In 1971, Sister Ramona became principal of Good Counsel Academy in Mankato, a position she held until 1973. At that time, she was diagnosed with lymphoma, and the prognosis was not good. In fact, she began preparing for death, and wrote about this in A Little Wine, the book that she and Father Paul Halloran co-authored in 1974. In the introduction, she wrote, “The articles in this volume are Father Paul Halloran's – written by him, alive, vibrant, and on the move. To each of these articles I have added a concrete thought ‘for the day' written as I sit here preparing for death. The articles are from a person full of life; the resolutions are penned by one who is in full view of death.” In actuality, her chemotherapy treatment was successful, and in a second collaboration, A Little More Wine, (1977) Sister Ramona expressed her appreciation to medical personnel for their role in bringing the lymphoma into remission. As she regained her health, Sister Ramona became the Coordinator of the Mankato Campus of Mount Mary College (1973-77) and an educational consultant for the Winona Diocese (1975-76). In 1977, she was welcomed back as principal of Good Counsel Academy. An October 1977 St. Paul Pioneer Press article featured Good Counsel and described Sister Ramona as “the new, new principal of just a few weeks. Hearty, ebullient, positive, Sister Ramona mirrors the enthusiasm with which the School Sisters of Notre Dame underscore that word – SCHOOL – in the name of their order.”

Sister Ramona stayed at Good Counsel for one year, and then became high school counselor at Loyola in Mankato (1978-83). In 1983, at the request of the pastor at SS. Peter & Paul, she began another ministry, that of pastoral worker, a position she held until 1991. She was recognized by the Mankato YWCA in 1986 as a Leaderdinner Award winner for her “help and ministry that reached beyond the parish. She has established numerous support groups which serve a variety of community needs, including parenting, marriage, divorce and chemical dependency counseling, and dealing with loss.” From 1991 until 1993, Sister Ramona assisted at Good Counsel Education Center as director of residents and pastoral minister.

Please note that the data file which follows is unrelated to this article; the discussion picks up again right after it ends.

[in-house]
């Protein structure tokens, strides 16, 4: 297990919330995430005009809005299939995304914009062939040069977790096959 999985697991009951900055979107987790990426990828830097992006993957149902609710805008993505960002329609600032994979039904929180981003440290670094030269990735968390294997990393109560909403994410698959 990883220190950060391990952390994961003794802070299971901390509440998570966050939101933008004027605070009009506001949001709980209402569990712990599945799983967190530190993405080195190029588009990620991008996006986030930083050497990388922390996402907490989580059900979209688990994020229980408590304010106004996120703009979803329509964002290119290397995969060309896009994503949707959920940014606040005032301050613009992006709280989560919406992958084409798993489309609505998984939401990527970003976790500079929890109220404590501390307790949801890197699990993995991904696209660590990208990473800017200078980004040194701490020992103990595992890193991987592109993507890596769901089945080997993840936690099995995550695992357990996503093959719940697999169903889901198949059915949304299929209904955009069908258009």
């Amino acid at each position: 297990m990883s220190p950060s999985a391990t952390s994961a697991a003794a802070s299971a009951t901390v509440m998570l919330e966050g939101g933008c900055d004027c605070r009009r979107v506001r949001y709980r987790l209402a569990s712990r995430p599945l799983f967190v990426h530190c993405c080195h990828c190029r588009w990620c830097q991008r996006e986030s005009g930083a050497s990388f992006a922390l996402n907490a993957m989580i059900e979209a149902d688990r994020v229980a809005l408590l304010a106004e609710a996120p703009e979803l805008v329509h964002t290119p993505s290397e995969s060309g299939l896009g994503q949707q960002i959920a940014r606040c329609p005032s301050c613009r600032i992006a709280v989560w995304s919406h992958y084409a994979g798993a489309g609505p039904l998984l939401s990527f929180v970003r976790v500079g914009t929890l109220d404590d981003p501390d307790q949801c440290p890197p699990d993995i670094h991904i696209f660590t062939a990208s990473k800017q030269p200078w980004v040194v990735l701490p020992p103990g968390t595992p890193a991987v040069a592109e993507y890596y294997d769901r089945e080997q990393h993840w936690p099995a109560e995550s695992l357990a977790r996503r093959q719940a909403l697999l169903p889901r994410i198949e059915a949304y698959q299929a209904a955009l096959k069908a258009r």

Looking forward to retirement, Sister Ramona moved to St. Dominic Parish, Northfield, in 1993. After a sabbatical year, she served in part-time parish ministry until 2003. She remarked that she was looking for a place with rural ties. Northfield fit that description, and the parish appreciated the many ways she ministered to them.

After a short stay at Guardian Angels, Oakdale, Sister Ramona came to Good Counsel in 2004. She continued her outreach as much as she was able, and stayed in contact with family and friends via letters, phone and e-mail. She was a very welcoming presence to all who stopped by her room for a visit.

Throughout her life, Sister Ramona lived out three words, “God is love.” May she now enjoy the fullness of that love for all

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Date and time this article was prepared: 3/31/2020 1:30:41 PM